To ease elaborations, an assumption will be made for the reader. That, from sober perspectives, stupor-induced antics most commonly associated with alcoholics are the chaotic, frenzied movements of temporarily broken brains; they contain zero scientific insights. This case intends to show Academia why the understanding is incorrect. And that, under objective lenses of scientific method and reason, significant behavioral patterns emerge in those chronically inebriated.
Like moths to light, Drunks are attracted to groups of people. More so, if the group is standing. A strange phenomenon—especially considering a Drunk’s near-constant lack of balance—that’s generated a sort of mythos-cult following in underground psychology. However, regardless of notoriety, no peer-reviewed articles exist concerning correlations between a) size of group and/or b) subject’s inebriation level with c) likelihood of unsolicited intrusion.
“One Drunken M. Levar in Relation to Small Group” proudly announces the first documented case of Group-Influenced Drunken Intrusion, or GIDI.
Catalyzation Group size, shockingly small: Amethyst standing beside Trudin and Baco’s booth for drink orders.
Considered the local drunk by the local drunks, Mitch (male, 49, Drunk) was known by Pub’s bartenders as the regular whom under no circumstance should be served liquor, lest ye wanted a gremlin climbing the tar-stained walls, wielding darts, threatening whichever unlucky bastard nearest the jukebox with acupuncture if they dared not play “Behind Blue Eyes” again.
Sidenote: Mitch’s eyes are blue.
After stumbling half-zipped from the men’s room, Mitch shuffled toward Trudin’s booth and managed landing a heavy hand on Amethyst’s shoulder for balance before anyone realized what was unfolding.
“CIGARRETTE,” Mitch announced, limp and slack-jawed.
Labored breathing, its flammable scent, increased agitation flickering behind sunken eyes—all clear evidence that, somewhere throughout the night, Amethyst had made the crucial mistake of serving Mitch the Evil Spirits.
“What?” Trudin asked the Drunk.
Mitch gave a cross-eyed smoking gesture for clarification and Amethyst shook his hand off her shoulder, tipping the belligerent forward, palm-to-table, where he vented halitosis fumes at Trudin with closer proximity.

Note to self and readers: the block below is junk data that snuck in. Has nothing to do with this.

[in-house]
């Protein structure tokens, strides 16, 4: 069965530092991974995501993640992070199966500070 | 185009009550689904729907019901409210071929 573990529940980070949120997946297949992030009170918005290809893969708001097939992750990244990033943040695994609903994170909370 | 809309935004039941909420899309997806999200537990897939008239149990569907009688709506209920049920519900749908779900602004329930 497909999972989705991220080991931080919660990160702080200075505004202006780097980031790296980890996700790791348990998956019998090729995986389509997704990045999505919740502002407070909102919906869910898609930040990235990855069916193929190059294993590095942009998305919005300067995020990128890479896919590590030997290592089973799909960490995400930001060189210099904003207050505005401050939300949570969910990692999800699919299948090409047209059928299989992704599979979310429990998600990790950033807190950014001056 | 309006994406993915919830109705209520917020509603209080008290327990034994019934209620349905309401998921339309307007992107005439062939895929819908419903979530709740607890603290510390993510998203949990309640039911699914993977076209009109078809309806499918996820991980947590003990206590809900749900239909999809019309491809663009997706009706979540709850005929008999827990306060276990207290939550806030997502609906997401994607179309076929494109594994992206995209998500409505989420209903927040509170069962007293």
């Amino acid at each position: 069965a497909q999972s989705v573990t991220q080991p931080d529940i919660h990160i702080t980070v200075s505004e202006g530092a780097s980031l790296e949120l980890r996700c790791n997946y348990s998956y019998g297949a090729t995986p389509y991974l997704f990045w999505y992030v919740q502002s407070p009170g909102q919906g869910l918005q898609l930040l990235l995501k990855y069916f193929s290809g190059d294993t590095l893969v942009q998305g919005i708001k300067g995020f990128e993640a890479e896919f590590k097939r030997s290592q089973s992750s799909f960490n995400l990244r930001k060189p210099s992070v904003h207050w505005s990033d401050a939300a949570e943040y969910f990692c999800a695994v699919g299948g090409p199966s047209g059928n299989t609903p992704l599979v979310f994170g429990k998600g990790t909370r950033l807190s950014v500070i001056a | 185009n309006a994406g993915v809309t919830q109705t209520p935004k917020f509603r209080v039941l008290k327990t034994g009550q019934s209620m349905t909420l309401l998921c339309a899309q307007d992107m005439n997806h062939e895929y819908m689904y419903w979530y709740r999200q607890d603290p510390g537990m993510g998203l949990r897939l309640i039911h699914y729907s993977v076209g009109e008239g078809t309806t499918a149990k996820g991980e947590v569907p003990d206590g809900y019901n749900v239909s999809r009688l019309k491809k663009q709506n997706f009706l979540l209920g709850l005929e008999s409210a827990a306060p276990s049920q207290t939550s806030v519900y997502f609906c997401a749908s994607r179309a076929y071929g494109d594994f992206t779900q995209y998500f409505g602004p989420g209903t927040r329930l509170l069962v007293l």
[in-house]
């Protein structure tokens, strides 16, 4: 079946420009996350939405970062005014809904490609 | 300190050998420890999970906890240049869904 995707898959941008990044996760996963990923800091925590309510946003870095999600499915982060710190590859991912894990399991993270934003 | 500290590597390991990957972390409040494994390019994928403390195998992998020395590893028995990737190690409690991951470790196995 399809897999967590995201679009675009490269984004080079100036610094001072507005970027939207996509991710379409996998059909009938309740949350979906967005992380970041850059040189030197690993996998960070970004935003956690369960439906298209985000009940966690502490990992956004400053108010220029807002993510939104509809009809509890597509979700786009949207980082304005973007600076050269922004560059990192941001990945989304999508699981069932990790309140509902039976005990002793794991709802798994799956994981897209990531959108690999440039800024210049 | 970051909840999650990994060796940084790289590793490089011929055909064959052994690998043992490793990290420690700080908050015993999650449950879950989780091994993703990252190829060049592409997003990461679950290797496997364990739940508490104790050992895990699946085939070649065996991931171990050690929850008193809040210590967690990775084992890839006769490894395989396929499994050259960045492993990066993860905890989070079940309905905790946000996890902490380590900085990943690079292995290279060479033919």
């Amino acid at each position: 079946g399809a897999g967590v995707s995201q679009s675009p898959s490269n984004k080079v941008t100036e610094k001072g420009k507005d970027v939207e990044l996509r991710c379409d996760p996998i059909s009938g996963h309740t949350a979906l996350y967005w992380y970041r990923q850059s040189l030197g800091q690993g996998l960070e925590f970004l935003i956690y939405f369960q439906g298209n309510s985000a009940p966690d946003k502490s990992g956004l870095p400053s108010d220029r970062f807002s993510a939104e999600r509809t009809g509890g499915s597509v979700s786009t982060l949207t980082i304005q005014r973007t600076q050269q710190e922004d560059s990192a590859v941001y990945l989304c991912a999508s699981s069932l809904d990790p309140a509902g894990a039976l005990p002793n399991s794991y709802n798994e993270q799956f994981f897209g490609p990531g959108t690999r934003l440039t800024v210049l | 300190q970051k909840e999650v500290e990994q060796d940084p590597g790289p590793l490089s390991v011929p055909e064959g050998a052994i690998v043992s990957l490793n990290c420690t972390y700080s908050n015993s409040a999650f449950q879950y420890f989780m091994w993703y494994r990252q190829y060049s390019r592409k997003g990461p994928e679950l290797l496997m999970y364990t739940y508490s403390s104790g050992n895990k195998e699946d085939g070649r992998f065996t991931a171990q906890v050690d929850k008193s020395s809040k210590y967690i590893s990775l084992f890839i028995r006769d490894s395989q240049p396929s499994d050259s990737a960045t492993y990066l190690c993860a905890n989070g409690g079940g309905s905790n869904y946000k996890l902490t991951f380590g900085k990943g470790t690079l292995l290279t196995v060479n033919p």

“A CIGARETTE,” the Drunk elaborated.
Trudin faced Amethyst, avoiding the brunt of vile breath, and said, “Just the tab, Amber-thyst,” before directing full attention toward the GIDI.
“What about a cigarette?” Baco chimed in.
It’s believed Mitch planned on saying, “DO YOU HAVE ONE?” But this is unconfirmed, because the question never aired. His brain was instead forced to make an emergency interruption, updating the body on the severity of its equilibrium crisis. Firing last-ditch messages at the legs, the brain alerted both to spread out: WARNING, GAIN WIDER STANCE IMMEDIATELY.
Unfortunately, brains are also quite susceptible liquor, sadly, and left leg information was accidentally sent to the right. The result: a catastrophic crossing of extremities.
Mitch—legs buckling inward like a full-bladdered schoolboy—was spun a sharp 180° and sent staggering away from the booth, collecting speed while the brain calculated adjustments needed to offset its acute angle with the floor. Feet pigeon-toed, flopping onto locked knees, desperate to stay ahead the leaning tower of drunken mass. Acceleration continued along this trajectory until critical velocity was reached. Then, breaking into a spastic run before feet lost all contact with floor, Mitch was sent free-falling toward the bar, headfirst.
Lacking a proper variable for drunken luck, it’s unknown mathematically how Mitch’s skull missed the bar—forehead grazing the corner’s edge close enough to lift a tuft of thinning hair. And thus, thanks only to probability, damage sustained from the fall was mitigated to a 1/4” gash on Mitch’s chin where he’d caught a barstool’s polished seat and added four wooden legs to his already horizontal two.
Impact with Pub’s floor culminates the first recorded GIDI, concludes “One Drunken M. Levar in Relation to Small Group” on a successful note.
With Mitch’s life-threatening response validating the alternative hypothesis, this groundbreaking case raises many questions, insinuates underlying cause. Chance a deeper meaning lurks within the phenomenon alone warrants future research.
Acknowledgements: There’s no denying the burden placed on those unfortunate enough to have crossed Mitch’s path that night, but it’s Academia that’s truly indebted.
So, here’s to you, Mr. Levar, for all that was sacrificed as tribute to knowledge.
And, in summary, one final commendation is required for the way Mr. Levar concluded the GIDI. Because Mitch didn’t simply prove his case, he rested it with style and grace seldom seen by Science: disproving long-held standings that a Drunk’s actions possess no inherent value while simultaneously paying homage to History’s most iconic science experiment with his very own rendition of Galileo’s “Falling Objects” test.